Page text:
Millennial Housing Commission Reports to Congress; Recommendations Include Provisions to End Homelessness.
On Thursday, May 30, the congressionally appointed Millennial Housing Commission released its final report to Congress, outlining 13 principal recommendations to address the shortage of the nation’s affordable housing. The recommendations, which include provisions to end both transitional and chronic (or long-term) homelessness, fall into three main areas: the creation of new housing tools, major reform of several current housing programs, and the steam lining of existing programs. The key recommendations targeted to ending homelessness included: Eliminating chronic homelessness over a 10-year period through the creation of 150,000 additional units of permanent supportive housing Certificate Fund. Providing a capital subsidy for the production or preservation of units targeted exclusively to extremely low-income households (restrictions enabling occupancy by extremely low-income households would be capped at 20% of the units in any single development to avoid concentrating poverty). Appropriating additional funds for substantial annual increments of Housing Choice Vouchers to address the housing problems of extremely low-and very low-income families and taking reformative steps such as:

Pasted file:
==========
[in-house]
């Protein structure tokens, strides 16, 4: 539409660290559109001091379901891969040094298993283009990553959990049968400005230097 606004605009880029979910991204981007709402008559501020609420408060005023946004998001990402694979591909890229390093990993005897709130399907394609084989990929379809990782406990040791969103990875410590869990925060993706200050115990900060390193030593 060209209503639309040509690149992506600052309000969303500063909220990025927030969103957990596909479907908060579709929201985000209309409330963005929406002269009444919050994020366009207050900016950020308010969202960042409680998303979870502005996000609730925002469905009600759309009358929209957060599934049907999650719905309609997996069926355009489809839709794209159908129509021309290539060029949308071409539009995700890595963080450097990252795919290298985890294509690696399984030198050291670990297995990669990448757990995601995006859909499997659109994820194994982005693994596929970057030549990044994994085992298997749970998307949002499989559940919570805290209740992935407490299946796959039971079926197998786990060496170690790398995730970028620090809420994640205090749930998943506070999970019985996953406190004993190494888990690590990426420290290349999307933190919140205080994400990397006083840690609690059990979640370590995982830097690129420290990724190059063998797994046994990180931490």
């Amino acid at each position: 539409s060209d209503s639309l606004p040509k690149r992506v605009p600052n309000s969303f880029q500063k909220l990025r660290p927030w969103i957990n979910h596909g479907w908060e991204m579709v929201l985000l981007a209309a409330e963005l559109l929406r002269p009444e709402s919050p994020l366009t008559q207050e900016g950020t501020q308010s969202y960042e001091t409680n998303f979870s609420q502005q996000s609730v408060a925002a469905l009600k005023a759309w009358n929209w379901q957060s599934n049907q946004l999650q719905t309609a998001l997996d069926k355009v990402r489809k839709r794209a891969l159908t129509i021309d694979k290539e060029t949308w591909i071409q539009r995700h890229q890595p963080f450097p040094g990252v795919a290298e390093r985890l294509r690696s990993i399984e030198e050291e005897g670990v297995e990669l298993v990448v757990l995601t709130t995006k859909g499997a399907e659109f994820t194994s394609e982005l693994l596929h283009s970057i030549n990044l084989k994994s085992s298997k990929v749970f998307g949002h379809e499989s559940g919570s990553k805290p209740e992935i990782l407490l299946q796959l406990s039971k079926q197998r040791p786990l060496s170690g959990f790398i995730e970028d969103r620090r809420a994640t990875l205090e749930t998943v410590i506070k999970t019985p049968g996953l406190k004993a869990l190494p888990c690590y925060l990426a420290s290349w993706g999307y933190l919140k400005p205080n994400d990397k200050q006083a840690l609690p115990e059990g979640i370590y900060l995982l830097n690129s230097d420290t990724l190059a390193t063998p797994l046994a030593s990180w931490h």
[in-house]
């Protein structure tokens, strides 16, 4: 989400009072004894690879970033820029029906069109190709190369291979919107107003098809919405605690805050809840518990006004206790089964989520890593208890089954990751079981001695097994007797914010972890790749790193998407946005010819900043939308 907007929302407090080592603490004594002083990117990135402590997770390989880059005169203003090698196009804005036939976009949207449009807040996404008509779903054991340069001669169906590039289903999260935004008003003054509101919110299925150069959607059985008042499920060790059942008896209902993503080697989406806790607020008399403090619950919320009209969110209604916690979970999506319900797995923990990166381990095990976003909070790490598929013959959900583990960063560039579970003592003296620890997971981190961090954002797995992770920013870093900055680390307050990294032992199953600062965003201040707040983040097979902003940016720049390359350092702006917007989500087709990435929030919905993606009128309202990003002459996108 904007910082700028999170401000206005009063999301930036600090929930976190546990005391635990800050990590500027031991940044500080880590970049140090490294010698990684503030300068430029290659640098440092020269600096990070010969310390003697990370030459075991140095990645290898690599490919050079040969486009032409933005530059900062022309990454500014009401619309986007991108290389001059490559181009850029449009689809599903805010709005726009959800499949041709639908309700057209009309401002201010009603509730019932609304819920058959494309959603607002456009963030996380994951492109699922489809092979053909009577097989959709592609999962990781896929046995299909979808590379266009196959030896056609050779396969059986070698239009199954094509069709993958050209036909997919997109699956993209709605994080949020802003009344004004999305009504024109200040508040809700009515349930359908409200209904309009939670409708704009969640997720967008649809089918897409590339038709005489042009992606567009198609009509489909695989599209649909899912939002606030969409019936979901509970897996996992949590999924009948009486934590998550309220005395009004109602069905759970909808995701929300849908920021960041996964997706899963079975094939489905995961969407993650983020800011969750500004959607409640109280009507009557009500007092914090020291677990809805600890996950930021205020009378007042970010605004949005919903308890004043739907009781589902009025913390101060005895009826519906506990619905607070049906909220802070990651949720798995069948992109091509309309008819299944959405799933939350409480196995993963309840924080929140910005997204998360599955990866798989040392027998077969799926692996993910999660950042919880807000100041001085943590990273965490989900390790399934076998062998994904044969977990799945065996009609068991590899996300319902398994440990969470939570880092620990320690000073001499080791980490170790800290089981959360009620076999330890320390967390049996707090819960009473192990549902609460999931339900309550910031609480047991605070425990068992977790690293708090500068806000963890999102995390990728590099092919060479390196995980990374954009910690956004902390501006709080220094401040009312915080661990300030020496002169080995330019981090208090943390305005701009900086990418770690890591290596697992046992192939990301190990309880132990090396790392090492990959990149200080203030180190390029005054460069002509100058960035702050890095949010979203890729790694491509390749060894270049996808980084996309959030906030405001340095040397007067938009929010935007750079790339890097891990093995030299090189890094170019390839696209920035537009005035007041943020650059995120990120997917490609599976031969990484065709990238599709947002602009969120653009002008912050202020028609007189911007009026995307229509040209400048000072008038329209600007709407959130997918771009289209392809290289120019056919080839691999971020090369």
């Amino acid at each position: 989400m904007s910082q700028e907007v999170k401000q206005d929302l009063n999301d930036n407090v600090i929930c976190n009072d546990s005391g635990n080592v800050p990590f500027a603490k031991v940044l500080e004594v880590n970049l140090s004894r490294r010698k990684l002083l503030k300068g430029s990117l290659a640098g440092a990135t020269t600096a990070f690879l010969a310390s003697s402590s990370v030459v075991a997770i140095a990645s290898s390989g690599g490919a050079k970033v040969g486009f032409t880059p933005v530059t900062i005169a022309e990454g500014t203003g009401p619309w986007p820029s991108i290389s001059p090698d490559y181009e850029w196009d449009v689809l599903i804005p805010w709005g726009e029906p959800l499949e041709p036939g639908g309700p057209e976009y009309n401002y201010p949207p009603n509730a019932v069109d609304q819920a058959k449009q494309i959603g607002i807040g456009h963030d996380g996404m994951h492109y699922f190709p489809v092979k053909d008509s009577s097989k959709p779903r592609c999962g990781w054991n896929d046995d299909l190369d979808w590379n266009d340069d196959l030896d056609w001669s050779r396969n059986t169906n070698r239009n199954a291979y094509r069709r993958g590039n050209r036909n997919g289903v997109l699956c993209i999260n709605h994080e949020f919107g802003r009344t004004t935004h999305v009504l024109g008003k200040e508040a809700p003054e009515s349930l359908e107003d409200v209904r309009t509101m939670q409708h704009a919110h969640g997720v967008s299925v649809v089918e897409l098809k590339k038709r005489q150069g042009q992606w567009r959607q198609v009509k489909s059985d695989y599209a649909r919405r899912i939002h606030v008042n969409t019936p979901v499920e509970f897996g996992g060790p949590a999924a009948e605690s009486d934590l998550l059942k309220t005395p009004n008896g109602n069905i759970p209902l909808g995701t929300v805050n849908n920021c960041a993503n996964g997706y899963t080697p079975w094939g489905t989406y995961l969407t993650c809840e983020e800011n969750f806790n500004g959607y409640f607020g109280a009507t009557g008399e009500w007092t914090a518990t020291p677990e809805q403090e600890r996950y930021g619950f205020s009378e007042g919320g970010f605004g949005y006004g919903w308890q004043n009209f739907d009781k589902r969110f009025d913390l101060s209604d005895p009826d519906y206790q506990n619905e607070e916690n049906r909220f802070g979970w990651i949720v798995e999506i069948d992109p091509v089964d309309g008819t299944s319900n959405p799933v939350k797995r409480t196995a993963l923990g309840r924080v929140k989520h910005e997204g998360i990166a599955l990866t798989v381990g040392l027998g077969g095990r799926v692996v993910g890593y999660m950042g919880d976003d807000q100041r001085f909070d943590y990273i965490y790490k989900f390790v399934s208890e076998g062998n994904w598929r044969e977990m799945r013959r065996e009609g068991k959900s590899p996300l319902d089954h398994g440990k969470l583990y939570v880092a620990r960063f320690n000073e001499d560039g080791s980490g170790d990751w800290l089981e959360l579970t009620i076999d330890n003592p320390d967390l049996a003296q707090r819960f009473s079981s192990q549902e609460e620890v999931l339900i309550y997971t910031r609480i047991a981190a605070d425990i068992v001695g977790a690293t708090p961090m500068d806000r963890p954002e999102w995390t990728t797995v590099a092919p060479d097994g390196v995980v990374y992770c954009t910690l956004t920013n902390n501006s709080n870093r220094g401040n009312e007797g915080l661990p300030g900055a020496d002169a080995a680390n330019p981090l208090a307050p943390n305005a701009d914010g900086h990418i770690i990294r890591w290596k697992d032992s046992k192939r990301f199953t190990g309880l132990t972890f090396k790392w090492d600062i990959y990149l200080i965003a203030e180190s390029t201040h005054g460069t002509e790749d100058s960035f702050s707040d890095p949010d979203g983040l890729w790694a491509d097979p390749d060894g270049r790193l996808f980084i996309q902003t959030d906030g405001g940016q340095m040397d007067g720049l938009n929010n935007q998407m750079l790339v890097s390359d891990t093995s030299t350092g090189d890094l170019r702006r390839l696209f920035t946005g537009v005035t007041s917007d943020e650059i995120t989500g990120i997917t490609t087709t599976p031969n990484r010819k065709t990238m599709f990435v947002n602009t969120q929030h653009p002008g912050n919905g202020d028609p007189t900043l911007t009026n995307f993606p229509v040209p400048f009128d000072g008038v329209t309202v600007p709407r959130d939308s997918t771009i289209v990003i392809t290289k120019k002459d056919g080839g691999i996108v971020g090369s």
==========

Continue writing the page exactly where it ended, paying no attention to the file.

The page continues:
- – increasing authority for local program administrators to change payment standards to respond to market conditions, enacting measures to match voucher holders with services that foster employment and other opportunities.
- – strengthening and enforcing the requirement that owners of housing produced with federal assistance accept voucher-holding households, including extremely low-income households.
- - creating “thrifty production voucher,” which could be used in combination with LIHTC, HOME, CDBG programs for households with extremely low incomes.
Income Housing Tax Credit Programs, including changing the tax Credit Program, including changing the tax code to allow states to use Temporary Assistance to Needy Families (TANF) funds for one-time grants to tax-credit properties. Creating Congressionally authorized” preservation entities”-organizations that purchase and preserve affordable housing-and tax incentives for owners who sell property to these entities. Improving public housing by reducing regulatory burdens for public housing agencies and transitioning to a project-based approach. Additionally, the commission issued a number of supporting recommendations including: increasing funding for housing assistance in rural areas; increasing funding for Native American housing; and streamlining state planning requirements for community development programs. To view the full report, see http://www.mhc.gov/
Published in the Homeless Grapevine, Cleveland Ohio July 2002 Issue 55